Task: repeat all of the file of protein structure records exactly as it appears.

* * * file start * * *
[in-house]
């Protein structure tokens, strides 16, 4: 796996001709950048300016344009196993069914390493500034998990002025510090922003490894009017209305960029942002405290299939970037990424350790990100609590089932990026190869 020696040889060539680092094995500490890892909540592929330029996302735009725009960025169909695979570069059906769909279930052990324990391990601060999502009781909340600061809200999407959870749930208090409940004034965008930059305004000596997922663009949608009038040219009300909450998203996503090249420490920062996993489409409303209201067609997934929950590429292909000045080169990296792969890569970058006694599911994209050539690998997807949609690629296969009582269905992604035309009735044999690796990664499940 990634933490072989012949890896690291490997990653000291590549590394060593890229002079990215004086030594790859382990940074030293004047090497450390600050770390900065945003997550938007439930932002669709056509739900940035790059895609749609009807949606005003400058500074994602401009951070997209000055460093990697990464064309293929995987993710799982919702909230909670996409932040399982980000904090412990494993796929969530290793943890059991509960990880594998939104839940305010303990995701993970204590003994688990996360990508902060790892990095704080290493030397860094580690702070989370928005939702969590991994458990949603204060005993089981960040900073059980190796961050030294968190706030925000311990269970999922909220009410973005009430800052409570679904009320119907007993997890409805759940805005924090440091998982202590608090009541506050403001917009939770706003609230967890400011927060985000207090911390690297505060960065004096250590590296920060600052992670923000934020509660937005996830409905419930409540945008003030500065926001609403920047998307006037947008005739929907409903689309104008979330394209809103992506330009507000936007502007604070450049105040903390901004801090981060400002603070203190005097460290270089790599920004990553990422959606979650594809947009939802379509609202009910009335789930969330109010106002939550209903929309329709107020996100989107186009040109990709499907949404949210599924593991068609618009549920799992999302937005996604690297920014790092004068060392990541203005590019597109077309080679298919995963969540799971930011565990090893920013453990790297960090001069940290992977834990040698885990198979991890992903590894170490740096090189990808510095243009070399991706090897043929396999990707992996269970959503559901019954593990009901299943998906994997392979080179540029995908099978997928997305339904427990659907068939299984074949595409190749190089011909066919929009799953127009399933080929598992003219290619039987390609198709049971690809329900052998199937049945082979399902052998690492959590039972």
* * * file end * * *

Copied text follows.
[in-house]
């Protein structure tokens, strides 16, 4: 796996001709950048300016344009196993069914390493500034998990002025510090922003490894009017209305960029942002405290299939970037990424350790990100609590089932990026190869 020696040889060539680092094995500490890892909540592929330029996302735009725009960025169909695979570069059906769909279930052990324990391990601060999502009781909340600061809200999407959870749930208090409940004034965008930059305004000596997922663009949608009038040219009300909450998203996503090249420490920062996993489409409303209201067609997934929950590429292909000045080169990296792969890569970058006694599911994209050539690998997807949609690629296969009582269905992604035309009735044999690796990664499940 990634933490072989012949890896690291490997990653000291590549590394060593890229002079990215004086030594790859382990940074030293004047090497450390600050770390900065945003997550938007439930932002669709056509739900940035790059895609749609009807949606005003400058500074994602401009951070997209000055460093990697990464064309293929995987993710799982919702909230909670996409932040399982980000904090412990494993796929969530290793943890059991509960990880594998939104839940305010303990995701993970204590003994688990996360990508902060790892990095704080290493030397860094580690702070989370928005939702969590991994458990949603204060005993089981960040900073059980190796961050030294968190706030925000311990269970999922909220009410973005009430800052409570679904009320119907007993997890409805759940805005924090440091998982202590608090009541506050403001917009939770706003609230967890400011927060985000207090911390690297505060960065004096250590590296920060600052992670923000934020509660937005996830409905419930409540945008003030500065926001609403920047998307006037947008005739929907409903689309104008979330394209809103992506330009507000936007502007604070450049105040903390901004801090981060400002603070203190005097460290270089790599920004990553990422959606979650594809947009939802379509609202009910009335789930969330109010106002939550209903929309329709107020996100989107186009040109990709499907949404949210599924593991068609618009549920799992999302937005996604690297920014790092004068060392990541203005590019597109077309080679298919995963969540799971930011565990090893920013453990790297960090001069940290992977834990040698885990198979991890992903590894170490740096090189990808510095243009070399991706090897043929396999990707992996269970959503559901019954593990009901299943998906994997392979080179540029995908099978997928997305339904427990659907068939299984074949595409190749190089011909066919929009799953127009399933080929598992003219290619039987390609198709049971690809329900052998199937049945082979399902052998690492959590039972």